On Wednesday morning at Joint Base Andrews Naval Air Facility in Washington, DC, President Obama will announce that his administration will allow the lease sale to go forward for oil and gas exploration 50 miles off of the Virginia coast -- the first new sales of offshore oil and gas in the Atlantic in more than two decades.
The Department of Interior will also allow seismic exploration for oil and gas in the Outer Continental Shelf from Delaware all the way South to the tip of Florida, to assess the quantity and location of potential oil and gas resources. A White House official says that the president will also approve a lease sale in Alaska's Cook Inlet, while canceling another lease sale in Alaska's Bristol Bay because of environmental concerns. (Lease sales in Alaska's Chukchi and Beaufort Seas are essentially being suspended pending further scientific review.)
The official says that "To set America on a path to energy independence, the President believes we must leverage our diverse domestic resources by pursuing a comprehensive energy strategy."
This includes setting high fuel efficiency standards, the clean energy investments in the stimulus bill, and the recent announcement of loan guarantees for new nuclear reactions. The move represents another step in President Obama's evolution on the issue of offshore drilling.
In June 2008, then-Sen. Obama told reporters in Jacksonville, Florida, "when I'm president, I intend to keep in place the moratorium here in Florida and around the country that prevents oil companies from drilling off Florida's coasts. That's how we can protect our coastline and still make the investments that will reduce our dependence on foreign oil and bring down gas prices for good."
In July 2008, he said, of lifting moratoriums on offshore drilling, that "if there were real evidence that these steps would actually provide real, immediate relief at the pump and advance the long-term goal of energy independence, of course I'd be open to them. But so far there isn't."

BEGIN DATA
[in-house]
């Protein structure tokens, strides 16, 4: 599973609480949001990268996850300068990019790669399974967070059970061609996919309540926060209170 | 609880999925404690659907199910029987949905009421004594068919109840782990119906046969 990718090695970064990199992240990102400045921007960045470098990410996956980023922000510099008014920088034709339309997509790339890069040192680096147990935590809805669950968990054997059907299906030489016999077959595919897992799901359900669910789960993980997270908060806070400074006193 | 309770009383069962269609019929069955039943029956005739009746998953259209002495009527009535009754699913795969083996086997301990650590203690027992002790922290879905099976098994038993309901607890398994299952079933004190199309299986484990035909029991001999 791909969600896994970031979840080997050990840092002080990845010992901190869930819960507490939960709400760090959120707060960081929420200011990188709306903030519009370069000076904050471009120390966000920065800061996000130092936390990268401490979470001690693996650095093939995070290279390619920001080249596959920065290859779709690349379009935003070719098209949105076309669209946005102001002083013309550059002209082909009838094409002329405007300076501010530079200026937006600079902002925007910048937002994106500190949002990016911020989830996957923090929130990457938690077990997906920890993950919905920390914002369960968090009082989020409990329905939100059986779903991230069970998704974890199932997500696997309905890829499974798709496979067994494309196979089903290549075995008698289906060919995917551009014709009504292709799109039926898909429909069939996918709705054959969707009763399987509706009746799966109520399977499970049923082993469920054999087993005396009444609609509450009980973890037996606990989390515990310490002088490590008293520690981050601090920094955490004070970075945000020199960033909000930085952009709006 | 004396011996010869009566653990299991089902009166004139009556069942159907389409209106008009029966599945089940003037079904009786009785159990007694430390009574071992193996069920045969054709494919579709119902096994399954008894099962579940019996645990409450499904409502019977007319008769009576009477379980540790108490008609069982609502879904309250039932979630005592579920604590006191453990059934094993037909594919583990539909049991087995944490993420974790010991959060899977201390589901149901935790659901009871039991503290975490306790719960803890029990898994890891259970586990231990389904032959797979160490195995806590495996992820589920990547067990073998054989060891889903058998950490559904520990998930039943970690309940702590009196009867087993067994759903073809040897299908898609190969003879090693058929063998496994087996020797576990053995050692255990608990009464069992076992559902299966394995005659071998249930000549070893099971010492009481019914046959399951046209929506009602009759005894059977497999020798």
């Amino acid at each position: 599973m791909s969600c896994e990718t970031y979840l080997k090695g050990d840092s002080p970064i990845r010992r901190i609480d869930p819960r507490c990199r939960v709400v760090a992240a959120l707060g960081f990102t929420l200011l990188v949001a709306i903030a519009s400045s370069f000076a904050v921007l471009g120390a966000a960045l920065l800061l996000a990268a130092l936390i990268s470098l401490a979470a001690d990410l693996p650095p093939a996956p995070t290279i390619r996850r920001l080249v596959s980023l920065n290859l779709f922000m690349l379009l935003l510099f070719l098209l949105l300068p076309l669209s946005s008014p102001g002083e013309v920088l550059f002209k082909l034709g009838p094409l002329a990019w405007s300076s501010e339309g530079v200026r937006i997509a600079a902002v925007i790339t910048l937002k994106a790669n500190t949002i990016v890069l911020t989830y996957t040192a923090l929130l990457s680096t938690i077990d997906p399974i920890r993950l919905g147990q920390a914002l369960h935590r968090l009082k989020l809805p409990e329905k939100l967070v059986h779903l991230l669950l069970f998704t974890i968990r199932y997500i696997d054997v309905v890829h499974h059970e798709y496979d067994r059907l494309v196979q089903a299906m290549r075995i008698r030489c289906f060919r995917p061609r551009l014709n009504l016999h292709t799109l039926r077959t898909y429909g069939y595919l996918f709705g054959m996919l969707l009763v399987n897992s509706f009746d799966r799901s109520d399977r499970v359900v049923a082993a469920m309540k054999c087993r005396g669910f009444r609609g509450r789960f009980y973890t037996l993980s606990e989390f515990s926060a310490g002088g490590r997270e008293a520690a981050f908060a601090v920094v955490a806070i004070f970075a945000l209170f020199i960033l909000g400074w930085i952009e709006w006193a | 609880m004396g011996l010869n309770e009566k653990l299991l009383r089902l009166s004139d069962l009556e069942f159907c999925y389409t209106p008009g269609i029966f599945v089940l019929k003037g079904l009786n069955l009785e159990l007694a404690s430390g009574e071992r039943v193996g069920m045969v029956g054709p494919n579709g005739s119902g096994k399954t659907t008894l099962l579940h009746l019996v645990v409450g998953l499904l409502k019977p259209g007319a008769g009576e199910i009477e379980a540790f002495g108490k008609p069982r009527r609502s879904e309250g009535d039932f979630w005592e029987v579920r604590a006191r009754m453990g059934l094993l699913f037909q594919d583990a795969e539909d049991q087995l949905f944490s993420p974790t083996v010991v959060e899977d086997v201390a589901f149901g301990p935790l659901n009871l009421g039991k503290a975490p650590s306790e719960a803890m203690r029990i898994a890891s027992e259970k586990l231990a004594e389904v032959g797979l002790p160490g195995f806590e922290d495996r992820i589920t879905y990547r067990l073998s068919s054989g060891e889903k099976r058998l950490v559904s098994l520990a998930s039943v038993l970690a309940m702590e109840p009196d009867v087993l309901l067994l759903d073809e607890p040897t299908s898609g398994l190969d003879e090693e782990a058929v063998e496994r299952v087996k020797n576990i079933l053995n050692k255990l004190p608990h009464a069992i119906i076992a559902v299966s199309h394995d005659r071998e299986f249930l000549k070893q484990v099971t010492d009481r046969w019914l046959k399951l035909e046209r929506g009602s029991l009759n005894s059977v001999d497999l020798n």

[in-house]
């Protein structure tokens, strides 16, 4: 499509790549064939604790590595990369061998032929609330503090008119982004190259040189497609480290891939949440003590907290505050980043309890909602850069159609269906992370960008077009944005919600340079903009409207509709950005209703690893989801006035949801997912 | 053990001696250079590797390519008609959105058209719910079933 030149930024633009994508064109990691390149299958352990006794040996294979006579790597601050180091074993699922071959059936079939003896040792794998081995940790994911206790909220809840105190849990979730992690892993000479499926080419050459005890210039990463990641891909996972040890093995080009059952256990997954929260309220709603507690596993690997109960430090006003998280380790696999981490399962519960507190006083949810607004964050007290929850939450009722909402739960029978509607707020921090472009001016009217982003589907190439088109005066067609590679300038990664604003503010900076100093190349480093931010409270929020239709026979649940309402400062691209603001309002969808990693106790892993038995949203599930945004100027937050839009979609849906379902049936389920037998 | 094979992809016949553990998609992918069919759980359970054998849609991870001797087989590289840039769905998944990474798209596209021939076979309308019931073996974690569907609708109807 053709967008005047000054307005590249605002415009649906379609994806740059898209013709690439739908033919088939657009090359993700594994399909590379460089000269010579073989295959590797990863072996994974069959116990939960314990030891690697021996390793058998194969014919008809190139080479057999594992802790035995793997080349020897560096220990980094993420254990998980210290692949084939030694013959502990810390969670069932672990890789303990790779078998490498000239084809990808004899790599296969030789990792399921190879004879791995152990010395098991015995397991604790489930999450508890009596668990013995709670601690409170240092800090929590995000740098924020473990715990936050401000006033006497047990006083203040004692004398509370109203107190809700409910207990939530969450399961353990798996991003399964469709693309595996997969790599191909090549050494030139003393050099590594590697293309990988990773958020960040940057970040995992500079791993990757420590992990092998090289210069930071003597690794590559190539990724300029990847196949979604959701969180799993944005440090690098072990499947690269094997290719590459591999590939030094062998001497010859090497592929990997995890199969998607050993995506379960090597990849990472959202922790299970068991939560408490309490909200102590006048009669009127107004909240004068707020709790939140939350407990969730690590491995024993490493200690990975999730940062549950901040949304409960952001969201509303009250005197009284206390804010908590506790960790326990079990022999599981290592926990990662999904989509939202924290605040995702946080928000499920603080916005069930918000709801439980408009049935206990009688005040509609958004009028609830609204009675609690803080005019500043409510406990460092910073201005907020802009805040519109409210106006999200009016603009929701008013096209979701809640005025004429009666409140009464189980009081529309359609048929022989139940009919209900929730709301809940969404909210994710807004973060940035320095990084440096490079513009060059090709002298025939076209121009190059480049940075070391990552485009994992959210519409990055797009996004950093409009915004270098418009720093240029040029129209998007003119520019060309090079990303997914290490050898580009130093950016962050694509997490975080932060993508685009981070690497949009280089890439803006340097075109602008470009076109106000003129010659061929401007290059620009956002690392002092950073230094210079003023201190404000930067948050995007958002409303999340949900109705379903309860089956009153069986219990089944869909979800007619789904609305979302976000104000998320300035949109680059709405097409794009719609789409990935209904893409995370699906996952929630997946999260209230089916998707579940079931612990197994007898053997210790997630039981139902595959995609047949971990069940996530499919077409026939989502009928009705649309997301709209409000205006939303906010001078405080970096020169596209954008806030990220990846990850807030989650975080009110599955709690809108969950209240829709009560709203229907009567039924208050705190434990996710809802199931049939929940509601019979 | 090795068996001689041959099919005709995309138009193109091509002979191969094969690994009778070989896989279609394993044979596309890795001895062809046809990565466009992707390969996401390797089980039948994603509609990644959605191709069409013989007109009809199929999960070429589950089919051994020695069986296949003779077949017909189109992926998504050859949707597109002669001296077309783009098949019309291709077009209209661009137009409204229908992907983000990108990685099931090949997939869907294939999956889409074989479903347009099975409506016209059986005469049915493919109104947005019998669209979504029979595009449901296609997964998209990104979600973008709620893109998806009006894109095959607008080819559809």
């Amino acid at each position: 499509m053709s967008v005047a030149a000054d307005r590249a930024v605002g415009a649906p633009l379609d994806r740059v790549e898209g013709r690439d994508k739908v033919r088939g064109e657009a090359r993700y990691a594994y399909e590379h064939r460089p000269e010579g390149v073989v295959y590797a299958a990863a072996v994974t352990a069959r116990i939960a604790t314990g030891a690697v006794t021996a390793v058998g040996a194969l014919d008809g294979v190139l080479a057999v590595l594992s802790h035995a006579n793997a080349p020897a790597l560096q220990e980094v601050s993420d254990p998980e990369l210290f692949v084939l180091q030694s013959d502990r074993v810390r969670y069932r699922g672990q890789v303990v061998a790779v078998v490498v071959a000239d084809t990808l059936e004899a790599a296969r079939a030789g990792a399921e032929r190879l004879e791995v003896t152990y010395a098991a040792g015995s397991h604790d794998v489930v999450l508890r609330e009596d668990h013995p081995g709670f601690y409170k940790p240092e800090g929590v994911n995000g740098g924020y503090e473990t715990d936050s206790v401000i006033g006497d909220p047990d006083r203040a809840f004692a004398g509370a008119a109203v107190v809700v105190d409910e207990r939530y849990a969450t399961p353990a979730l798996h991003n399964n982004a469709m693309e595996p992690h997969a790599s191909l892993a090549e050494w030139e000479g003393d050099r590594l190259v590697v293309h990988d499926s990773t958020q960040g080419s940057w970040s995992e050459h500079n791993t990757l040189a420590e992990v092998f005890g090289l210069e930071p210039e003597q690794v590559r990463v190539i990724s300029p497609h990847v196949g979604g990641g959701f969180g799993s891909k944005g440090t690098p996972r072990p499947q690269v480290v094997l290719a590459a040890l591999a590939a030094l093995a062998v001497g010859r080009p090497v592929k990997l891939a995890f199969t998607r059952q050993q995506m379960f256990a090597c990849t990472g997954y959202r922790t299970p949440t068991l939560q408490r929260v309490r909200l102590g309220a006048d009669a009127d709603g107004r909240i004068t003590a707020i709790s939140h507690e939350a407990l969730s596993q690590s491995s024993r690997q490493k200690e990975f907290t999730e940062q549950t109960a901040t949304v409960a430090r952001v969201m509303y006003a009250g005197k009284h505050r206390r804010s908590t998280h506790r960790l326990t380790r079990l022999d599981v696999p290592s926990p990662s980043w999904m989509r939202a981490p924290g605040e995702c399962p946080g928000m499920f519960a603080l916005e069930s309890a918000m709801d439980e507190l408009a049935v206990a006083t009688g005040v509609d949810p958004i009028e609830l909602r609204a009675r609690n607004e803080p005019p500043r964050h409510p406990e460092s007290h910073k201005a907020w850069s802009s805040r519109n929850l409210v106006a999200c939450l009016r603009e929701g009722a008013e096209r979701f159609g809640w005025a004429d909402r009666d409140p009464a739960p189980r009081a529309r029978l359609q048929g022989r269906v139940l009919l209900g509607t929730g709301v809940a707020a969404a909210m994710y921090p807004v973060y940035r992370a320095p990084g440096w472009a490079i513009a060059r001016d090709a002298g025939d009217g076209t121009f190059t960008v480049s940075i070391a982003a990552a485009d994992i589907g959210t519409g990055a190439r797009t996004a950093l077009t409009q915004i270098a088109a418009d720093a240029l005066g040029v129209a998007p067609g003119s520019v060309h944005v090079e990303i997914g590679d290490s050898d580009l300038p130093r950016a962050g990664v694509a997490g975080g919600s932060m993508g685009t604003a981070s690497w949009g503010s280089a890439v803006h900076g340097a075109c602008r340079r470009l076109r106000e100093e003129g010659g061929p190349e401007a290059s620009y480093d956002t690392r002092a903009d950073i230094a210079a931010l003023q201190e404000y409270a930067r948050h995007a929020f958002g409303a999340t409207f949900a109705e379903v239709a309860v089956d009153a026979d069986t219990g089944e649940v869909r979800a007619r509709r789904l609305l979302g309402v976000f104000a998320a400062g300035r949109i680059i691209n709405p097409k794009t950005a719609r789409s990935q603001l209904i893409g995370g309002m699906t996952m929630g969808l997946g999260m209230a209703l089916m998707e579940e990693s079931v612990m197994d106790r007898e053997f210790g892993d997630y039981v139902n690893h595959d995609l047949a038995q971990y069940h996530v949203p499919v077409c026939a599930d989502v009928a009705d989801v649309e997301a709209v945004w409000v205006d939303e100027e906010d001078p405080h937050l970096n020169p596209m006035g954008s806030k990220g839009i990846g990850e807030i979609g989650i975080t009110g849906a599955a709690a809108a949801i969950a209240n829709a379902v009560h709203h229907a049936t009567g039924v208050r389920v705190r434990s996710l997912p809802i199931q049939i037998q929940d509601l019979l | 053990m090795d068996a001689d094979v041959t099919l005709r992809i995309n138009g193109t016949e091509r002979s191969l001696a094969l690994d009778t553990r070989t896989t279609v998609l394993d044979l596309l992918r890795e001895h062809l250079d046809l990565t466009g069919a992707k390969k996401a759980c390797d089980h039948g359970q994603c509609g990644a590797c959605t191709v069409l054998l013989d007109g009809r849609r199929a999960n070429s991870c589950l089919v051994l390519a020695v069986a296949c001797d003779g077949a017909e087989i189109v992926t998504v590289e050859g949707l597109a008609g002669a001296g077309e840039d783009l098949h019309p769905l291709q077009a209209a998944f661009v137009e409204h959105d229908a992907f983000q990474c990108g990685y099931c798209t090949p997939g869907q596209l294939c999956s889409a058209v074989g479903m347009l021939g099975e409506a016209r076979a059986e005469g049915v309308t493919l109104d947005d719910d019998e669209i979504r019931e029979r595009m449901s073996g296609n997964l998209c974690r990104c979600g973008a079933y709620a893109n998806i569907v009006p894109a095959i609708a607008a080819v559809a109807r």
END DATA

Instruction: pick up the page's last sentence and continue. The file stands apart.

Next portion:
But his Republican opponents -- Sen. John McCain, R-Ariz., and perhaps even more so, his running mate, then-Gov. Sarah Palin, with her "drill, baby, drill" chant -- used the issue to paint Obama as a stubborn ideologue.
But by August, then-Sen. Obama signaled that he was willing to support legislation that included off-shore drilling as part of a bipartisan compromise.
"What I don't want is for the best to be the enemy of the good," he said at the time. "If we can come up with a genuine bipartisan compromise, in which I have to accept some things I don't like and the Democrats have to accept some things they don't like, when it's actually moving us in the direction of energy independence, I'm open to that. What I will not do is support a plan that suggests that drilling is the answer to our energy problems."
By September 2008, then-Sen. Obama was saying an energy strategy means "increasing domestic production and off-shore drilling.
As president earlier this year, he said in his State of the Union address that a sound energy policy "means making tough decisions about opening new offshore areas for oil and gas development."
In addition to the moves allowing oil and gas exploration and drilling from Delaware to Florida, the Department of the Interior will continue lease sales in the Central and Western Gulf of Mexico, opening up two-thirds of the resources in this region should Congress lift the moratorium imposed upon it.